This year’s Quality of Life Index, or QLI, was based on interviews with 1,434 county residents over a 20-day period beginning on March 3, just as vaccinations were beginning to fuel optimism about a possible return to more normal life. Last year’s survey, conducted in the earliest stages of the pandemic, found high levels of anxiety about the possible impacts of COVID-19. Twelve months later, respondents said many of those fears had come to pass:
- More than half of those surveyed (54%) reported that they or a close family member or friend had tested positive for the coronavirus.
- Forty percent said their income went down because of the pandemic, with 22% saying it dropped “a lot” and 18% reporting “some” decline. Roughly 1 in 5 (18%) said they had lost their job at some point during the COVID-19 crisis.
- Three-quarters of parents (76%) with school-age children felt their kids had been “substantially hurt, either academically or socially,” by pandemic-related distance learning and quarantine experiences.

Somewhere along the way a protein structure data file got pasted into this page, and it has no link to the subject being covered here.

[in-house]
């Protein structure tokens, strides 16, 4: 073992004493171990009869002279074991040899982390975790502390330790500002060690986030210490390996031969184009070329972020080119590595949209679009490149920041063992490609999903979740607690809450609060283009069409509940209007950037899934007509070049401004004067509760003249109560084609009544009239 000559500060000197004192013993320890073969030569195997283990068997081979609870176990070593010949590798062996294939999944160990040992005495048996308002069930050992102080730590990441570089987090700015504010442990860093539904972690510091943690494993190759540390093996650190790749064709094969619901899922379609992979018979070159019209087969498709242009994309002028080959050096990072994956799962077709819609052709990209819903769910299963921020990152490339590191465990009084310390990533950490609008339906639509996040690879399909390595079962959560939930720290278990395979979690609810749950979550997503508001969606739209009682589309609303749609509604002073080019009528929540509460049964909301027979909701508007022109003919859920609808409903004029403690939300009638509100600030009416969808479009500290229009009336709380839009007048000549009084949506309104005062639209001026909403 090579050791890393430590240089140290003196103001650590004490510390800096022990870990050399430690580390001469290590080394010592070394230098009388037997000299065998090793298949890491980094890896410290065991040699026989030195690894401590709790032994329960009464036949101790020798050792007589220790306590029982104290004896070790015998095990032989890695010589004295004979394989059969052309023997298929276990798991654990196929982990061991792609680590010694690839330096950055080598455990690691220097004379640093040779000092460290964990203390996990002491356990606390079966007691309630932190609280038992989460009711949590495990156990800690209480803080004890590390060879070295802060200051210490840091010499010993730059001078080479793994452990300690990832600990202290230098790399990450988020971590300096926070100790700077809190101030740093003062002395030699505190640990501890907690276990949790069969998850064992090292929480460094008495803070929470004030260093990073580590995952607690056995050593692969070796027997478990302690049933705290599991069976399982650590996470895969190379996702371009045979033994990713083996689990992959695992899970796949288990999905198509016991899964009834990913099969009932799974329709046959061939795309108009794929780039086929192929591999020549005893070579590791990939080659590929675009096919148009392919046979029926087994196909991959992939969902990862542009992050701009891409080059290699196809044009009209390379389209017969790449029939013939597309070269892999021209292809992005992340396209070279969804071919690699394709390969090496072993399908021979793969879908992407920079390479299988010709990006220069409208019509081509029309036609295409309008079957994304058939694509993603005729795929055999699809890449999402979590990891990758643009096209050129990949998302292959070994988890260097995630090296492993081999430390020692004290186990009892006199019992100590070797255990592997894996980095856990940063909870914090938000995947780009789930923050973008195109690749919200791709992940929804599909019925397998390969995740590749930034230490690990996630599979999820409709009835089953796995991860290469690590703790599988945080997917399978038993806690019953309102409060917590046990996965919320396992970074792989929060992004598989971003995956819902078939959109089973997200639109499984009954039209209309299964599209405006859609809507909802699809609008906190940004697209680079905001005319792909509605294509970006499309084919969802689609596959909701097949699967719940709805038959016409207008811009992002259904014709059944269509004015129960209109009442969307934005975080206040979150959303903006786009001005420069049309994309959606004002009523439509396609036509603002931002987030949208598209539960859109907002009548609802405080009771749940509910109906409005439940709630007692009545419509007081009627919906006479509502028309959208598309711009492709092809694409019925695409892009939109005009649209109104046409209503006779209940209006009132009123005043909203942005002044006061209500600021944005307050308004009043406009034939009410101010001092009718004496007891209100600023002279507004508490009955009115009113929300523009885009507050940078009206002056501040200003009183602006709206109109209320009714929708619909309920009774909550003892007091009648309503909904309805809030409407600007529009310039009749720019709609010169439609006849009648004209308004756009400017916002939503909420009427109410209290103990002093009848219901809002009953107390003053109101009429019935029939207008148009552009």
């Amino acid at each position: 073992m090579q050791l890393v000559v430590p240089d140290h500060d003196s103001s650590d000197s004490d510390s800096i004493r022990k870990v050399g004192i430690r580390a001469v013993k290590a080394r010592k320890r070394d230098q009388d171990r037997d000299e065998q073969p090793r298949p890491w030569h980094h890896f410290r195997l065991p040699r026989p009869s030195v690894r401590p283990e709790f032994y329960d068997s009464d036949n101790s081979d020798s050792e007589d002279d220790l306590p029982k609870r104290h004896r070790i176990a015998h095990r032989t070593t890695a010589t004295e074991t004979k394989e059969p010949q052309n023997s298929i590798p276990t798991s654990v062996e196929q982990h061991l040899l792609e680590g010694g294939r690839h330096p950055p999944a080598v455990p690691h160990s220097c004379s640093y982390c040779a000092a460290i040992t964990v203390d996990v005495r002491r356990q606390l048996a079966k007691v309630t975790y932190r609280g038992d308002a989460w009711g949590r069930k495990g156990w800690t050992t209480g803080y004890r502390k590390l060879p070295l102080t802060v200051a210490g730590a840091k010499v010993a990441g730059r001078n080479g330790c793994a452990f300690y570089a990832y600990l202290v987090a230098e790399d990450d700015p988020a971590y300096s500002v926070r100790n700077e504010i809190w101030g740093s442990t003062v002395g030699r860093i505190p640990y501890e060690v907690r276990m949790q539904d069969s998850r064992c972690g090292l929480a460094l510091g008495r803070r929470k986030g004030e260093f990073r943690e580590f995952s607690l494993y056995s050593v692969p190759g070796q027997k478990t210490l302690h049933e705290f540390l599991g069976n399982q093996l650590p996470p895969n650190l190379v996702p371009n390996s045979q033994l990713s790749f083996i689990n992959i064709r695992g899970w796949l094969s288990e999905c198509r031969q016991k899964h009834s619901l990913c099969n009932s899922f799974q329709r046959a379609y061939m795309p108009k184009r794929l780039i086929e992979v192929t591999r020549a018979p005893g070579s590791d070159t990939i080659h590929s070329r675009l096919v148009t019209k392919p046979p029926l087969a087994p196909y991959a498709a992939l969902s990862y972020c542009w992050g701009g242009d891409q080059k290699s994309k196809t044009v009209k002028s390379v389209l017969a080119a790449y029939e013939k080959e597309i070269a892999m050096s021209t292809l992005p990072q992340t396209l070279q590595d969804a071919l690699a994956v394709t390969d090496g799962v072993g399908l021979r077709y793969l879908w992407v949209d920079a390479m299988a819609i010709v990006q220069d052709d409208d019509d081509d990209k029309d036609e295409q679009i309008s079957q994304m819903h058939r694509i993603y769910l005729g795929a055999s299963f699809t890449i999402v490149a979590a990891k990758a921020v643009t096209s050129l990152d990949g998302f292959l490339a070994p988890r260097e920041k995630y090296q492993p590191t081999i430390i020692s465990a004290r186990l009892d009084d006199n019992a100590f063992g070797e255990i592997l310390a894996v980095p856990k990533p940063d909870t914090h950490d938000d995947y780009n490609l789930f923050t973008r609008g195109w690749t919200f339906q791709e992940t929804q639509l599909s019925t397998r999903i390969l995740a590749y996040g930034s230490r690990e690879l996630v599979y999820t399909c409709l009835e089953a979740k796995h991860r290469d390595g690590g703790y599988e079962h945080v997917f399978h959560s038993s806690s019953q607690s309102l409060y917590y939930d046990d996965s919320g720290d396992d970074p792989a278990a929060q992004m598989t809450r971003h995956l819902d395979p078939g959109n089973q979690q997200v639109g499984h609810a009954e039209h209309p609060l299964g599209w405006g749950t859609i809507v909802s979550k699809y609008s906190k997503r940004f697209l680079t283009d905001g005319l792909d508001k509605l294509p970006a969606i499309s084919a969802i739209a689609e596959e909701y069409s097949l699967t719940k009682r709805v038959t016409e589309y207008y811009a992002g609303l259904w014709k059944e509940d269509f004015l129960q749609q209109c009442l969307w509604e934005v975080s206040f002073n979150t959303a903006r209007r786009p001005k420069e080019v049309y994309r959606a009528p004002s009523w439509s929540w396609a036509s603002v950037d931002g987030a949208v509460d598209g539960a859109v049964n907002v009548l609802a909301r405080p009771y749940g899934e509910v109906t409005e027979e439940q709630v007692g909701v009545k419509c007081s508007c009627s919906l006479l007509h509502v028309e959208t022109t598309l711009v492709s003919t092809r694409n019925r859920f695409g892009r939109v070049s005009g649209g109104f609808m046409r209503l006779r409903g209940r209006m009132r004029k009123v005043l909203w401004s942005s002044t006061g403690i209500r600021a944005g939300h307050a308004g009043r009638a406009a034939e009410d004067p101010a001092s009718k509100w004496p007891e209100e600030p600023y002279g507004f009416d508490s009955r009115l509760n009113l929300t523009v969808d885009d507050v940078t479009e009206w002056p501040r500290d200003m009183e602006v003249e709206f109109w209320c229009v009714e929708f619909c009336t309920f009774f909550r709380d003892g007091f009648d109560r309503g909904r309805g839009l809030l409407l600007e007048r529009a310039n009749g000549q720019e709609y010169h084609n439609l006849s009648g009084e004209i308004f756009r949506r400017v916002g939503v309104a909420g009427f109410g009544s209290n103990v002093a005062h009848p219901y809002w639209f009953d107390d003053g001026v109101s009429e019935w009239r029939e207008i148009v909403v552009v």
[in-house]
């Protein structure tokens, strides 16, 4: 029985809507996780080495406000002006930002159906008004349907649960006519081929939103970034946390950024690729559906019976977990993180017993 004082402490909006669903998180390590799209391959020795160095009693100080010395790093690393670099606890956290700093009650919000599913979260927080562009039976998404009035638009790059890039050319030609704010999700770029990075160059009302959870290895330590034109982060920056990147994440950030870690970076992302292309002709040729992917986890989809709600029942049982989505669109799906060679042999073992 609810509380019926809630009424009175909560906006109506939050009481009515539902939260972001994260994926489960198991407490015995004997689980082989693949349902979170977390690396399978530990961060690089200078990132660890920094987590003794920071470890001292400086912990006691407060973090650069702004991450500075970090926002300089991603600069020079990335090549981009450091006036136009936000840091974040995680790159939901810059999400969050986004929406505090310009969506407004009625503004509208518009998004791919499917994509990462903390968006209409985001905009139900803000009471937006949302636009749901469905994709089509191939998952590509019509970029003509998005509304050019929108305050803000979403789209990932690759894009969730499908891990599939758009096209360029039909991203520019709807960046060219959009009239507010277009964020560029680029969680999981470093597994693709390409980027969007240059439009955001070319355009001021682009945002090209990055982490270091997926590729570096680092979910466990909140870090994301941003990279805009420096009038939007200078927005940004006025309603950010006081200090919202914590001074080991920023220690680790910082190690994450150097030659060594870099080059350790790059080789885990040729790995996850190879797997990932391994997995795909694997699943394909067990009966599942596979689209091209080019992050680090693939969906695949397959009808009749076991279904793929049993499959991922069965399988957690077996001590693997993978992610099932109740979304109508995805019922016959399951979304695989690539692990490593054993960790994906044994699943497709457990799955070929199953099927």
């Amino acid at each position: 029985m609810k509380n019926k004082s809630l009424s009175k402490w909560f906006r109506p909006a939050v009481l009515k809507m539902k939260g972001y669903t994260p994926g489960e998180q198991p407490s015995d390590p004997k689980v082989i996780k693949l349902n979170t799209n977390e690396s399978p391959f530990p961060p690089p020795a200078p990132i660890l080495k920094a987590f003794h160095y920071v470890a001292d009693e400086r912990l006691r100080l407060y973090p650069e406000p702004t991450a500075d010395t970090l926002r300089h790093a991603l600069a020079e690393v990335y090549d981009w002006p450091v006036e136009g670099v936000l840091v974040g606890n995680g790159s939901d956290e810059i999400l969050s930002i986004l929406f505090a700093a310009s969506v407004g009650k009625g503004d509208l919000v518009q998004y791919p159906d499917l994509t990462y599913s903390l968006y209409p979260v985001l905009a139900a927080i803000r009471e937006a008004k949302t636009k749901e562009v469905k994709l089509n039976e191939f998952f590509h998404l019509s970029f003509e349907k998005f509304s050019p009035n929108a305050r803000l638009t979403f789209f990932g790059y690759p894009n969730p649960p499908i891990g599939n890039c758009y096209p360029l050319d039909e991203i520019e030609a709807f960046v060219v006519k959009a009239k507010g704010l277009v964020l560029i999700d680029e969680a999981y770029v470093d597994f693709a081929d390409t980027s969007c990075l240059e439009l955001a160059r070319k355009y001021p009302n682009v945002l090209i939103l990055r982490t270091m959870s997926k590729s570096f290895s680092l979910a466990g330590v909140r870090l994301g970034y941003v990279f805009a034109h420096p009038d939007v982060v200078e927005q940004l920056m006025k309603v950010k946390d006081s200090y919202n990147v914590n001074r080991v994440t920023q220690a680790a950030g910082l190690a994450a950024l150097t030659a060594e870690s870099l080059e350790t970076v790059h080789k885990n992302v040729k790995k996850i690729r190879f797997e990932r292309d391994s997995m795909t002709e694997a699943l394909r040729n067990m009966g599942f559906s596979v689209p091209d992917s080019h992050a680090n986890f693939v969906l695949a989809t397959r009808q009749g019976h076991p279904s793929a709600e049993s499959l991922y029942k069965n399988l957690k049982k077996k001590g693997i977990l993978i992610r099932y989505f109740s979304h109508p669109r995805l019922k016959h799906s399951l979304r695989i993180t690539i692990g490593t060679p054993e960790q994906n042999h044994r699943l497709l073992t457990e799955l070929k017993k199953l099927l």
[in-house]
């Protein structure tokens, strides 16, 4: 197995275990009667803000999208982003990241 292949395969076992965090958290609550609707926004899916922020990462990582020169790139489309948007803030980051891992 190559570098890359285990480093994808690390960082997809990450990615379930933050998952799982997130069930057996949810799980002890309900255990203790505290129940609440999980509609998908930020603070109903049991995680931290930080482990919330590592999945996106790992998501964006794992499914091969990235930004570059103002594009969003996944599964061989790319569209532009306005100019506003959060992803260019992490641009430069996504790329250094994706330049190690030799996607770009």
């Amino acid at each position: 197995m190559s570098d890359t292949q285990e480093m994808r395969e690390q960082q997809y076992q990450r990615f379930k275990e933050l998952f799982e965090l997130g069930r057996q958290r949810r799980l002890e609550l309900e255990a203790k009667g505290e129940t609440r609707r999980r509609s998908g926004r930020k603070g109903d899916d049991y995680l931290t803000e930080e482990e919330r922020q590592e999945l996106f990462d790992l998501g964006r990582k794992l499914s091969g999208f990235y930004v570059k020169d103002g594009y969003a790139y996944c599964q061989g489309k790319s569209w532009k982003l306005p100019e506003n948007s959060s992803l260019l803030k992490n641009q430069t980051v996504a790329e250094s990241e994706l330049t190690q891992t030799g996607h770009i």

In addition, nearly a fifth (17%) of all respondents reported that their income declined “a lot” in the past year and that they also suffered at least two specific negative impacts, such as a job loss, a wage or salary reduction, a decline in work hours or difficulty paying their rent or mortgage. This group was disproportionately composed of women under age 50, single people, renters, those without college degrees and those with household incomes of less than $60,000.
“These are among the most vulnerable individuals living in our county,” Yaroslavsky said.